So, it’s possible that inadequate levels of vitamin D could be impacting your mood and sleep, thus affecting your energy levels. In most cases, positive results have been produced using vitamin D supplements but this is where things can get tricky. Knowing how much vitamin D is enough can be problematic – everyone has different requirements and these can actually change throughout the year.
How much vitamin D should I take a day?
It’s generally recommended that we all get around 10-15mcg of vitamin D a day but recently Public Health England has stated that, during the winter months when sunlight is in short supply, we may wish to source this from supplements. The problem is that, while 10-15mcg is a good estimate, there will always be some people more at risk of developing a vitamin D deficiency than others.
Who could be at risk?
- Those who are sedentary
- Sufferers of digestive issues like IBS
- Obese individuals
- Older adults
- Those on certain medications
In the case of these groups of people, sometimes supplementing will be the best option; however, just be mindful when you’re looking for a vitamin D supplement. The NHS recommends that you don’t exceed 100mcg of vitamin D a day3 but, unfortunately, many high street supplements will dramatically exceed this intake. Try to aim for a low dose of vitamin D that’s easily absorbed over high-strength supplements. If you want to learn more about this, please check out my blog ‘Are you getting too much vitamin D?’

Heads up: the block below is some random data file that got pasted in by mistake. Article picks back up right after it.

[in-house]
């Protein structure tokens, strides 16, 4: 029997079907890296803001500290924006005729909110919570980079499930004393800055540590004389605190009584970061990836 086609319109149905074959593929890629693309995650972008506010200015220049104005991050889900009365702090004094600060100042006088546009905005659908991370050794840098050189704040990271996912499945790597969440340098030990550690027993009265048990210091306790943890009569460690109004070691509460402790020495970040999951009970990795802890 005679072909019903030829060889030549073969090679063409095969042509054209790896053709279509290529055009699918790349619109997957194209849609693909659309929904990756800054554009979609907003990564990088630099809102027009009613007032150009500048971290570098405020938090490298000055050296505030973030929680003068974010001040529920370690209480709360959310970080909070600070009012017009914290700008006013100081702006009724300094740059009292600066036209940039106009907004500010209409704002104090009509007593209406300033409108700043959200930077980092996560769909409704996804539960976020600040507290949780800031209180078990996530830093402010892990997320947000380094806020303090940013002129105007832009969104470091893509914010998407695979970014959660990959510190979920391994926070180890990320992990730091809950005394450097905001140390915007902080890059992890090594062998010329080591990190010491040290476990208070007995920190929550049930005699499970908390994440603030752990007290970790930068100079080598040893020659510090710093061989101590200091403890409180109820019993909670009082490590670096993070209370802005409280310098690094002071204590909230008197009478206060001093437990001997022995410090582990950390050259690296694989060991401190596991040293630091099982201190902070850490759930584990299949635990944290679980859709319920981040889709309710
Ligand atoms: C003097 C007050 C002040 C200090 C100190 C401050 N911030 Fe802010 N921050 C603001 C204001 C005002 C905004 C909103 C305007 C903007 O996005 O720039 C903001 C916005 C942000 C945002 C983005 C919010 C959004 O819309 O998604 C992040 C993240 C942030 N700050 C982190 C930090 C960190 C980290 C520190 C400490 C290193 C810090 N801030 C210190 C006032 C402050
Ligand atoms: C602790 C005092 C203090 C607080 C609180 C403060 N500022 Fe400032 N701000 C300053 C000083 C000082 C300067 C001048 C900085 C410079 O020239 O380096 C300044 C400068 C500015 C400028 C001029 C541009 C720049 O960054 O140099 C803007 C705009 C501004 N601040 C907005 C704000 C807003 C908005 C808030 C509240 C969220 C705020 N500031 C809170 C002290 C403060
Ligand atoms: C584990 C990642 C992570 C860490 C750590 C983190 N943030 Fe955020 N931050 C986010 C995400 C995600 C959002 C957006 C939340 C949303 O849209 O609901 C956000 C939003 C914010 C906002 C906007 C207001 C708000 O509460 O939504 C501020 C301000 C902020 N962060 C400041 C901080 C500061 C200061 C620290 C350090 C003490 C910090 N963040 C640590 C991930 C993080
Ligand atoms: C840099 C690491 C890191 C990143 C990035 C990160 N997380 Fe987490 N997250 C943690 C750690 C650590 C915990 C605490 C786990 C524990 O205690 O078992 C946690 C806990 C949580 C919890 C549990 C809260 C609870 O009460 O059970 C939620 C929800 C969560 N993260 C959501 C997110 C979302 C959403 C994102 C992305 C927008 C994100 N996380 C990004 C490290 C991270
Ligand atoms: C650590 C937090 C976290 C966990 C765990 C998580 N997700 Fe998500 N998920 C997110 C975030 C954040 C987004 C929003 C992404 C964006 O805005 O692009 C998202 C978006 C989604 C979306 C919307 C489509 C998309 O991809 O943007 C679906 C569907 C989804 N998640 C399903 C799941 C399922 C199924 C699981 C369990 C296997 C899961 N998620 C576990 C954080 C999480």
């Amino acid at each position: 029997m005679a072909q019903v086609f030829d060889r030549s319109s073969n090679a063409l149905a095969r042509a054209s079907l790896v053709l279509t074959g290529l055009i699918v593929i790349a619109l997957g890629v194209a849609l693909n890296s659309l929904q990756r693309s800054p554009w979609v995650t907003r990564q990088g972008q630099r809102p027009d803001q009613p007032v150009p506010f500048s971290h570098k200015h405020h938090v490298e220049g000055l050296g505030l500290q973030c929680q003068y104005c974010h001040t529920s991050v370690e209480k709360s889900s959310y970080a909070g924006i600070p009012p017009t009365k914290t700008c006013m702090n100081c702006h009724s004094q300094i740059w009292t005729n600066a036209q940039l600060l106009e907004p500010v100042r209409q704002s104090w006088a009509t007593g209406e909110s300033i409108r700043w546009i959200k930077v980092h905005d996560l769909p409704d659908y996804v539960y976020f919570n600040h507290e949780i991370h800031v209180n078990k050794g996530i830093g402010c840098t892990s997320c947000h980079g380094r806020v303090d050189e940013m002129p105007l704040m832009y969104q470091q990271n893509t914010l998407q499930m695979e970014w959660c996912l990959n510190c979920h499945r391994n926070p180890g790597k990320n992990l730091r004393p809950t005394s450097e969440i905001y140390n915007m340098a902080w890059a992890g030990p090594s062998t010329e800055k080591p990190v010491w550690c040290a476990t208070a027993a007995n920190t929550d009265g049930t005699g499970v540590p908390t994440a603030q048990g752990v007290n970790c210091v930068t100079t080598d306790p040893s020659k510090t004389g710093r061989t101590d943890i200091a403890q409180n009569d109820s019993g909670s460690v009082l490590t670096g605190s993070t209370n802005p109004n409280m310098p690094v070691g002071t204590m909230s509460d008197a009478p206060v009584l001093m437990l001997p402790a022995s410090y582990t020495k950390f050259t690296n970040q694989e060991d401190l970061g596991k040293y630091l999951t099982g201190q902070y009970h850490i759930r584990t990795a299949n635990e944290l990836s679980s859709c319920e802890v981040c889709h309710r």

What can I do to increase my vitamin D intake?
The good news about vitamin D is that there’s plenty of ways you can go about increasing your intake!
1 – Seek out the sun
Sunlight is your body’s primary way of synthesising vitamin D, so it only makes sense that, if you’re looking to up your intake, you’ll first need to increase your exposure. This is all very well and good during the longer, sunnier summer months but, if you happen to reside here in the UK, winters can present a challenge. Not only are the nights darker, but the weather is also infinitely bleaker which can discourage some from venturing out. However, ideally, winter is when you need to be out and about the most so don’t be afraid to go on a quick walk in the dull weather – it could be just what you need to give your vitamin D levels a boost!
2 – Think about your diet
Sunlight might be your best option if you’re trying to increase your intake of vitamin D, but your diet could also play a role here too. Certain foods such as fatty, oily fish, egg yolks or even mushrooms all contain plenty of vitamin D and, even better if you’re vegan or vegetarian, many grains, cereals and non-dairy milks are now fortified with this nutrient!
You could also try our Balance Mineral Drink. Not only is this strawberry-flavoured drink specifically formulated to help give your energy levels a boost, but it also contains plenty of trace electrolytes, such as calcium, magnesium, potassium and, yes, vitamin D! It actually contains 5mcg of vitamin D – that’s half your recommended daily intake – plus it can actually help to keep you hydrated.
3 – If you need to, try a gentle supplement
If winter is setting in and you really feel as though you need a bit of extra support when it comes to your vitamin D levels, you could try a gentle supplement. As I’ve mentioned, our Balance Mineral Drink is a good option but if you’re after something stronger you could visit your local health food store to see what is available.